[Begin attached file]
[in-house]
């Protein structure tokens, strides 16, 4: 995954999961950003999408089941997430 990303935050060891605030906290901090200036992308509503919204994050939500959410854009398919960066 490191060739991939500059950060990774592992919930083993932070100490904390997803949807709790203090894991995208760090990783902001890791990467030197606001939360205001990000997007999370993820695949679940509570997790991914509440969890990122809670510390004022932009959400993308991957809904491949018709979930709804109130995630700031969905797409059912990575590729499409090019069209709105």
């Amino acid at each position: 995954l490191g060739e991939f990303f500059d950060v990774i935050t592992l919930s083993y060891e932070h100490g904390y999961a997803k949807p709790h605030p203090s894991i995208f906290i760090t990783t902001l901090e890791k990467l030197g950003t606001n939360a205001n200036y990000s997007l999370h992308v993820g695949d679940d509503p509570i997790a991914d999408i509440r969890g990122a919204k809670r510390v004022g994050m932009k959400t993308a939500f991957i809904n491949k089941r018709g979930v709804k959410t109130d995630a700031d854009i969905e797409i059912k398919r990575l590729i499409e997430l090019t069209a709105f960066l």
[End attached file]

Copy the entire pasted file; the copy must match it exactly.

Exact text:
[in-house]
């Protein structure tokens, strides 16, 4: 995954999961950003999408089941997430 990303935050060891605030906290901090200036992308509503919204994050939500959410854009398919960066 490191060739991939500059950060990774592992919930083993932070100490904390997803949807709790203090894991995208760090990783902001890791990467030197606001939360205001990000997007999370993820695949679940509570997790991914509440969890990122809670510390004022932009959400993308991957809904491949018709979930709804109130995630700031969905797409059912990575590729499409090019069209709105």
């Amino acid at each position: 995954l490191g060739e991939f990303f500059d950060v990774i935050t592992l919930s083993y060891e932070h100490g904390y999961a997803k949807p709790h605030p203090s894991i995208f906290i760090t990783t902001l901090e890791k990467l030197g950003t606001n939360a205001n200036y990000s997007l999370h992308v993820g695949d679940d509503p509570i997790a991914d999408i509440r969890g990122a919204k809670r510390v004022g994050m932009k959400t993308a939500f991957i809904n491949k089941r018709g979930v709804k959410t109130d995630a700031d854009i969905e797409i059912k398919r990575l590729i499409e997430l090019t069209a709105f960066l």